It came down to the final seconds as Wehrlein tried to secure a place in the duels. It was Lotterer that beat Wehrlein to the chase, going quickest. The drivers completed their final laps and the order shifted — Lotterer out, Ticktum in, and a double duels appearance for Nissan.

DS Penske was investigated for a ‘technical infraction’, and consequently had their lap times deleted. They will start the E-Prix further back on the grid.

Through to the duels: Nato, Fenestraz, Ticktum, and Evans

Group B

It was Maximilian Günther that put in the first fastest lap, with a time of 1:30.638. Cassidy’s limited running in Free Practice didn’t seem to be a problem, as the Envision driver was only 0.043s off of Günther’s time. The NIO of Sette Câmara had pace, holding onto P3 in the early stages of the session. Just behind him was Di Grassi in the Mahindra.

Oliver Rowland slide his way through the third sector, as da Costa reportedly took damage to the front left of his Porsche. The Porsche looked tricky to handle as da Costa came through Swimming Pool, the Portuguese driver stuck at the bottom of the standings.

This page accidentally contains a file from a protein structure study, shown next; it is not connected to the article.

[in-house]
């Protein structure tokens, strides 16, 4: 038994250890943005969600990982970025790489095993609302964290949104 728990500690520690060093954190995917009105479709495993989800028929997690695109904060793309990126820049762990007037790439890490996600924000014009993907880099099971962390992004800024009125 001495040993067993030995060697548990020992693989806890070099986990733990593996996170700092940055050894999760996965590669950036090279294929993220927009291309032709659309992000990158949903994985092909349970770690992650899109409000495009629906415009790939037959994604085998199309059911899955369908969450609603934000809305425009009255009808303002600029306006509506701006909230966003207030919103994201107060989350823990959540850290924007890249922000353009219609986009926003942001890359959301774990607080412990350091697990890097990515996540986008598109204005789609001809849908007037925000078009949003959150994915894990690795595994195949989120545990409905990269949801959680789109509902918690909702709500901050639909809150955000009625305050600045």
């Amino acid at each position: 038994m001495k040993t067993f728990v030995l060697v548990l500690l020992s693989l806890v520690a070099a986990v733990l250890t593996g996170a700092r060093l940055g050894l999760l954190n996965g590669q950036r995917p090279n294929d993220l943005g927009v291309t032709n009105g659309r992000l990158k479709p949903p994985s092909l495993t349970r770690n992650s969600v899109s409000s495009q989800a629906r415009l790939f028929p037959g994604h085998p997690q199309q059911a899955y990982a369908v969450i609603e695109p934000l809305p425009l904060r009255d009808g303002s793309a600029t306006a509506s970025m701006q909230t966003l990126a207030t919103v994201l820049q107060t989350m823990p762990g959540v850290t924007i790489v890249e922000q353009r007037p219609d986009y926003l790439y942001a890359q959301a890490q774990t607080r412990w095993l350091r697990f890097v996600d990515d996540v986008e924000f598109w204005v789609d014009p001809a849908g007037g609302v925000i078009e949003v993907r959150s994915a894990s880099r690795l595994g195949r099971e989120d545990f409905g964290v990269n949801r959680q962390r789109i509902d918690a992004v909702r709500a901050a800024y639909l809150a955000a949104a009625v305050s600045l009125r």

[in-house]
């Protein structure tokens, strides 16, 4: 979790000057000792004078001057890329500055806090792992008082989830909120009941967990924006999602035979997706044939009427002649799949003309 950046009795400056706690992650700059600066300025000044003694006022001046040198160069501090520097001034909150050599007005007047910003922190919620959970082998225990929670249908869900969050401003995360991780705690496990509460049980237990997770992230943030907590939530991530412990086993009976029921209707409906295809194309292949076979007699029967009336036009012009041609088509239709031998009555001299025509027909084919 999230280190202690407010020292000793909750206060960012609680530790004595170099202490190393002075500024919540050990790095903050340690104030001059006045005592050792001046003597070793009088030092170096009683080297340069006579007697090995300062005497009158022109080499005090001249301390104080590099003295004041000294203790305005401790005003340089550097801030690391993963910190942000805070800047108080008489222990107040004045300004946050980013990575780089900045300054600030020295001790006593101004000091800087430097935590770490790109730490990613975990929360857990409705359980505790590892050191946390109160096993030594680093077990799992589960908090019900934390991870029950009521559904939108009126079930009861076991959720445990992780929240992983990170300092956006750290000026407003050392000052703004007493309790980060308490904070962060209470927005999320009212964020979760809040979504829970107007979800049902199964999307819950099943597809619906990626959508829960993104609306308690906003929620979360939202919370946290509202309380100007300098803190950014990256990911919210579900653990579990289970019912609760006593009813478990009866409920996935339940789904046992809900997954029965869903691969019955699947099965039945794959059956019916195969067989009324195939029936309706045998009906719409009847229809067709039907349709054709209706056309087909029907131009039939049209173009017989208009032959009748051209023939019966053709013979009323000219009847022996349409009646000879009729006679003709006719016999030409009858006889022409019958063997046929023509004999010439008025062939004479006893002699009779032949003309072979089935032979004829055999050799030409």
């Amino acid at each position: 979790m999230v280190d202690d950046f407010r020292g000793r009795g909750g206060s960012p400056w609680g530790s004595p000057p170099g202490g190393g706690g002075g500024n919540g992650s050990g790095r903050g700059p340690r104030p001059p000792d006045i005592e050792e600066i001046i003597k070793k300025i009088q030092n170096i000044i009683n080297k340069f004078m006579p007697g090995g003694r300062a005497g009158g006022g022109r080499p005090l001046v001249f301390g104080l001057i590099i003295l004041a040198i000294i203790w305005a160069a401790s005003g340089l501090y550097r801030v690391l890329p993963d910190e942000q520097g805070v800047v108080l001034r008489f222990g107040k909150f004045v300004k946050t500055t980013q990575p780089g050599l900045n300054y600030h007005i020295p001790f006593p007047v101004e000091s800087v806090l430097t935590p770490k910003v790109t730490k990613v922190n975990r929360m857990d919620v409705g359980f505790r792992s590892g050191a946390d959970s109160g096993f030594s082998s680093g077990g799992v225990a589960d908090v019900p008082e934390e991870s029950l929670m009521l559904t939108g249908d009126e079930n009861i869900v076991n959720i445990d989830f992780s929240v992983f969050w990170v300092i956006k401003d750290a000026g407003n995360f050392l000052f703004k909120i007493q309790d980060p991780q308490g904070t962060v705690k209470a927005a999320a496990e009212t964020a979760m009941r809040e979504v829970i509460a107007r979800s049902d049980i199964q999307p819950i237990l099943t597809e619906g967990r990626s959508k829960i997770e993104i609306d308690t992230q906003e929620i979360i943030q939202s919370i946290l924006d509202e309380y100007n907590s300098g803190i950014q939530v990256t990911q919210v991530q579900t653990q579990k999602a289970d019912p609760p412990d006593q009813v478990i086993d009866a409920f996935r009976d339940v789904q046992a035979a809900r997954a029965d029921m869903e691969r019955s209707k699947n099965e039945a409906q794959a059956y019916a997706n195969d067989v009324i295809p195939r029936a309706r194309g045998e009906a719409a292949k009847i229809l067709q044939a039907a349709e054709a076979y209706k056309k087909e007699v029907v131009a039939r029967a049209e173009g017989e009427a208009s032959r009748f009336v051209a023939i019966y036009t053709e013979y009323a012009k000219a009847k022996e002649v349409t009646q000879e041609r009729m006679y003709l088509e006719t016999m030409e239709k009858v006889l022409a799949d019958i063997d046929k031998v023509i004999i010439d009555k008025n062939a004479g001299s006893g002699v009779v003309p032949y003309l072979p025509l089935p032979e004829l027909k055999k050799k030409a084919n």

Both of the Maseratis seemed quick, as Günther held onto P1. However, the McLaren of Jake Hughes was a mere 0.004s behind him. Cassidy made a last-minute lunge for a place in the duels, but his flying lap was hindered by traffic as he became stuck behind Maximilian Günther. The championship challenger ultimately fell short, finishing P5.

Through to the duels: Günther, Hughes, Sette Câmara, and Mortara

The Duels
Quarter final one: Ticktum vs Fenestraz

Dan Ticktum began to make his way around the streets of Monaco, and Fenestraz put a tenth between them. Ticktum began to catch the Nissan driver, closing the gap bit by bit. He lost some time through La Rascasse as Fenestraz began to widen the gap between them once more. It was Sacha Fenestraz that finished ahead, three-tenths up on Ticktum.

Fenestraz goes through to the semi-finals.

Quarter final two: Evans vs Nato